We saw a similar error with the Islamic irrational party, who claimed that everything except God acts under compulsion.”

-from Michuta, Gary. Revolt Against Reality: Fighting the Foes of Sanity and Truth- from the Serpent to the State (p. 77-79, 81, 83-84, 104, 108-111, 113, 118-122). Catholic Answers Press. Kindle Edition.

Love & truth,
Matthew

A Little History of Thought: Nominalism, “Ideas have consequences.” They do.

quote-occam-s-razor-no-more-things-should-be-presumed-to-exist-than-are-absolutely-necessary-i-e-the-william-of-occam-372636

We are creatures of conditioning and history.  All human beings are and ever were…with the exception of One, through His Divine nature.  This former part of this proposition is the antithesis of popular American thought.  American thought implies all ideas, let alone people, are equal.  It’s easier, much easier to think THAT.  🙁  We know the latter is factually untrue, other than politically, and it DOES make for delicious political philosophy.  Thank you, TJ!!!!  🙂  What of the former?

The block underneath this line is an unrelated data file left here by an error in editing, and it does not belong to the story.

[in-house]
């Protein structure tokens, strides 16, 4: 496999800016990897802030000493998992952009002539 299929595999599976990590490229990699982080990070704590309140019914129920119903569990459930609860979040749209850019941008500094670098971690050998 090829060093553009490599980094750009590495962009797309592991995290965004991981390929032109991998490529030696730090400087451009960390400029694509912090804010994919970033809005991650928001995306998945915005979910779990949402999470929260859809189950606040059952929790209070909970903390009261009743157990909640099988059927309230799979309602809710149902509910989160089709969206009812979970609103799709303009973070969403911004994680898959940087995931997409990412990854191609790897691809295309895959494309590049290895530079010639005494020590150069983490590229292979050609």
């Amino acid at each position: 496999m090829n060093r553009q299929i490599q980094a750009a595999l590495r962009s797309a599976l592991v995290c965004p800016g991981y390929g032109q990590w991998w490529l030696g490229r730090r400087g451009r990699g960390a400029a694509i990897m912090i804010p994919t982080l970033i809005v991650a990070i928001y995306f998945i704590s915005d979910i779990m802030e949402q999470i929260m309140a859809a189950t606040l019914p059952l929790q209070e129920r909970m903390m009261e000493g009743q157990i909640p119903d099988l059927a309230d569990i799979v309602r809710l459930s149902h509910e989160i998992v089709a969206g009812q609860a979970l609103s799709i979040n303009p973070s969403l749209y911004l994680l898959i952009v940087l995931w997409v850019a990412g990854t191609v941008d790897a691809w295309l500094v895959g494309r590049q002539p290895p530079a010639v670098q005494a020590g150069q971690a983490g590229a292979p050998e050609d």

Americans, like the empires before them, in the vacuum of their success, all believed they were right; morally, especially, but in all other ways, too, due to their success; a circular, self-affirming logic.  For immediate relief, I propose a trip outside the country.  There is another world.  Really.  Trust me.  And, (gasp), they don’t think like us.   And, they don’t see the world the way we do.  Also, while abroad, catch some news on the BBC/Al Jazeera, and see what it is like to have a WORLD view.

If we dare to adjudicate the, as we perceive/see them, errors of our time, intellectual integrity requires we first critique our own biases and context for making such judgments.  Otherwise, our conclusions bear no merit whatsoever.

First, some terms, gentle reader, to whet the appetite and salt the fare:

Can you smell the skepticism?  The relativism?  Can you taste it?  It is in the wind, in the very air, that we breathe.  A little sulfurous, no?  Acrid?  🙂

“What is this thing?  Called Love?